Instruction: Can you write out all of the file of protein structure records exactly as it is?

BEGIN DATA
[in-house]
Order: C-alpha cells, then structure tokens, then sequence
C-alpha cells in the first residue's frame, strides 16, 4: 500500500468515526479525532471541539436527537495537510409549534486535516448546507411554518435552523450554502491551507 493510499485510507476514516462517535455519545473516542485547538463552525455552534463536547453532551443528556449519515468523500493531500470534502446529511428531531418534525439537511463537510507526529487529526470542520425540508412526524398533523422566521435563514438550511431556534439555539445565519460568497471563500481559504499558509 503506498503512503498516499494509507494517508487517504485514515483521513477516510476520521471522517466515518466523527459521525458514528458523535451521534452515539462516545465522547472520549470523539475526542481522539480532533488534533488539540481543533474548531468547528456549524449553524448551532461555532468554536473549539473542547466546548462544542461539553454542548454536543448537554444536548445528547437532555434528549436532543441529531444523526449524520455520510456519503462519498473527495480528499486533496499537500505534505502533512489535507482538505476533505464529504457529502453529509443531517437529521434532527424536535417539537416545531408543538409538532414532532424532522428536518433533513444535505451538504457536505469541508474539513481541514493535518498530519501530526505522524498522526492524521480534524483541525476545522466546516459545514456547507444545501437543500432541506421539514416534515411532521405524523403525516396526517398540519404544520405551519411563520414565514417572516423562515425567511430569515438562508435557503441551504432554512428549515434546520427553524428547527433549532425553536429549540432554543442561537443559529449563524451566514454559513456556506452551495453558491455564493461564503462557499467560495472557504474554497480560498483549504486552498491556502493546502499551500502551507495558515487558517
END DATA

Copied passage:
[in-house]
Order: C-alpha cells, then structure tokens, then sequence
C-alpha cells in the first residue's frame, strides 16, 4: 500500500468515526479525532471541539436527537495537510409549534486535516448546507411554518435552523450554502491551507 493510499485510507476514516462517535455519545473516542485547538463552525455552534463536547453532551443528556449519515468523500493531500470534502446529511428531531418534525439537511463537510507526529487529526470542520425540508412526524398533523422566521435563514438550511431556534439555539445565519460568497471563500481559504499558509 503506498503512503498516499494509507494517508487517504485514515483521513477516510476520521471522517466515518466523527459521525458514528458523535451521534452515539462516545465522547472520549470523539475526542481522539480532533488534533488539540481543533474548531468547528456549524449553524448551532461555532468554536473549539473542547466546548462544542461539553454542548454536543448537554444536548445528547437532555434528549436532543441529531444523526449524520455520510456519503462519498473527495480528499486533496499537500505534505502533512489535507482538505476533505464529504457529502453529509443531517437529521434532527424536535417539537416545531408543538409538532414532532424532522428536518433533513444535505451538504457536505469541508474539513481541514493535518498530519501530526505522524498522526492524521480534524483541525476545522466546516459545514456547507444545501437543500432541506421539514416534515411532521405524523403525516396526517398540519404544520405551519411563520414565514417572516423562515425567511430569515438562508435557503441551504432554512428549515434546520427553524428547527433549532425553536429549540432554543442561537443559529449563524451566514454559513456556506452551495453558491455564493461564503462557499467560495472557504474554497480560498483549504486552498491556502493546502499551500502551507495558515487558517